relational

What the World Needs Now!

Photo by  Mayur Gala  on  Unsplash

Photo by Mayur Gala on Unsplash

"What the world needs now—is love, sweet love..." is how a popular song in the mid-sixties went. It was sung by Jackie DeShannon and is still one of my favorite songs from the sixties. This YouTube video link of the song captures the innocent hope of the 60's for a universal love.

Another favorite song by the Youngbloods called "Get Together" became somewhat of an anthem for the peace movement of the 60's—"Come on people now—smile on your brother—everybody get together—try to love one another right now."

The 60's were a tumultuous time of expectant hope and, at first, altruistic belief in the goodness of humanity. It was a decade with a divergent mix of protests and campus unrest, an unpopular war overseas, economic change, and a moral and spiritual vacuum.

Lost innocence

A naive hope seemed to die with the close of the decade and the beginning of the "Me Generation" of the 70's. Today we're in a similar era with a divergent clash of expectations but without innocence or hope.

In fact, there's a whole lot of mud-slinging and name-calling, but it's not just political. It permeates our culture in so many ways. What the world needs now is love with humility. At the very least, some civility.

When you look into the heart of God—who is love (1 John 4:7-8, 16)—the nature of His love is humility. Out of His great love, He gave His Son for the whole world (John 3:16).

God is love and the nature of His love is humility

Jesus—love personified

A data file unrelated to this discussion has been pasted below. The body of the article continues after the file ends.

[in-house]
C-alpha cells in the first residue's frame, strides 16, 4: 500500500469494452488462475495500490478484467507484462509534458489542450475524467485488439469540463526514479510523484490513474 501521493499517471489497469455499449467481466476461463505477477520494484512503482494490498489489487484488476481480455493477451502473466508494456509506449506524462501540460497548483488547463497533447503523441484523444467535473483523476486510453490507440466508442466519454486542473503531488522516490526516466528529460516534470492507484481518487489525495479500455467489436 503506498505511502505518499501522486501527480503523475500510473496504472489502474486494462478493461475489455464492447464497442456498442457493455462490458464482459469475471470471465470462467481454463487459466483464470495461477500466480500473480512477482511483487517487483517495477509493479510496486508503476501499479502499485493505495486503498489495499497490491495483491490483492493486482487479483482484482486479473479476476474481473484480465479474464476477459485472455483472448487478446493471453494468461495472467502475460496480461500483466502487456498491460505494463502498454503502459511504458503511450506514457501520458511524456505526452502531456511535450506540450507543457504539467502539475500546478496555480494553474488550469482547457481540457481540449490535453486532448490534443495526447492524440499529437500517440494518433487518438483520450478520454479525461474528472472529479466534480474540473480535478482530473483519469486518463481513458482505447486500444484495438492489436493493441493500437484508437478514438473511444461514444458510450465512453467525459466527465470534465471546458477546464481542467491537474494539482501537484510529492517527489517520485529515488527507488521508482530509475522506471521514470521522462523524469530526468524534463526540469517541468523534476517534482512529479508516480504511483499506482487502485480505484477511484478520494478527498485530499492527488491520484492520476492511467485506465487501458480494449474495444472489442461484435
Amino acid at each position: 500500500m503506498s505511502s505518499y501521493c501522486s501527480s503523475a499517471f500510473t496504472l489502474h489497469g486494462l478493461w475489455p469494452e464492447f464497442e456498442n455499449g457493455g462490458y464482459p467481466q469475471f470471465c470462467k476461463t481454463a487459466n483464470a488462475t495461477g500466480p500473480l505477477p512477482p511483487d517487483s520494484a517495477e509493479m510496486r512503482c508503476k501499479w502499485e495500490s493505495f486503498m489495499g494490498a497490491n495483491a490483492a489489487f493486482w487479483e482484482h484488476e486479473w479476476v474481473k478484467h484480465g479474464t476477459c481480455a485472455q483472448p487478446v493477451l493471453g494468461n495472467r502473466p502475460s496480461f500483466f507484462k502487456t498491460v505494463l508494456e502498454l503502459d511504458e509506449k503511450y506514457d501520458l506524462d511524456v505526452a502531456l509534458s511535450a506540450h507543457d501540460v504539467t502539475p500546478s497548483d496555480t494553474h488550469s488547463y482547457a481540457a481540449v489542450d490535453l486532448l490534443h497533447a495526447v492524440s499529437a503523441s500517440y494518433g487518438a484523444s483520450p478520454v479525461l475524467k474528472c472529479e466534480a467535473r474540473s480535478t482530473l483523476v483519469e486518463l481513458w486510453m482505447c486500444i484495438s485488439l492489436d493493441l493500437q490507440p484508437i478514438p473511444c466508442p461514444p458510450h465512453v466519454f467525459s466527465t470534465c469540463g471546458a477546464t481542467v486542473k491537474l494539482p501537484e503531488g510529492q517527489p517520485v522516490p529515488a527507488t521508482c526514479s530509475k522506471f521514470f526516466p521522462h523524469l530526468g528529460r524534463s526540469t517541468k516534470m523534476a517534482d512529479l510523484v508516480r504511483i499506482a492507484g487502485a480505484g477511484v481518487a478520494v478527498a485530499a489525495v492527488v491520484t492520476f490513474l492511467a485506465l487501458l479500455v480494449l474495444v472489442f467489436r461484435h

Looking at Jesus we see humility. The apostle Paul pointed this out when he exhorted the church in Philippi to be unified through humility towards one another (Philippians 2:1-4). Then he points them to Jesus as our example—

Have the same attitude that Christ Jesus had. Although he was in the form of God and equal with God, he did not take advantage of this equality.
Instead, he emptied himself by taking on the form of a servant, by becoming like other humans, by having a human appearance. 
He humbled himself by becoming obedient to the point of death, death on a cross. (Phil 2:5-8 GW)

Jesus—the personification of God's love—said this about Himself—

Place my yoke over your shoulders, and learn from me, because I am gentle and humble. Then you will find rest for yourselves (Matthew 11:29 GW)

Looking at Jesus we see humility and love personified

Wrong emphasis

We in the American church, including evangelicals, are too often caught up in being right—doctrinally and morally. The focus of teaching and how we are to live is more on upholding moral standards and protecting our rights and freedoms.

Having good moral standards is honorable, and the great privilege of living in America is that we enjoy certain rights and freedoms (see US Constitution for more details).

But with privilege and freedom comes responsibility and true morality is not based on human goodness, but the nature of God.

Genuine morality is not based on human goodness, but the nature of God

Wrong direction

I fear we—the church—are moving faster and faster in the direction of becoming modern-day Pharisees—self-righteous and hypocritical and lacking in mercy, grace, and humility.

The Jewish leaders who longed for their messiah to come deliver Israel missed Him when He did come. They condemned Him and found a way of putting Him to death.

They were too caught up in themselves and maintaining their own sense of rightness to see that the Messiah they had waited centuries for was Jesus.

Are we—the church—moving in the direction of becoming modern-day Pharisees?

Changing direction

How can this be reversed? Can it be? If it can't, we are hopeless. Ah, but a solution exists.

Change comes one life at a time, one heart at a time. Then, and only then, lasting significant change will take place in our churches, our nation, and our world.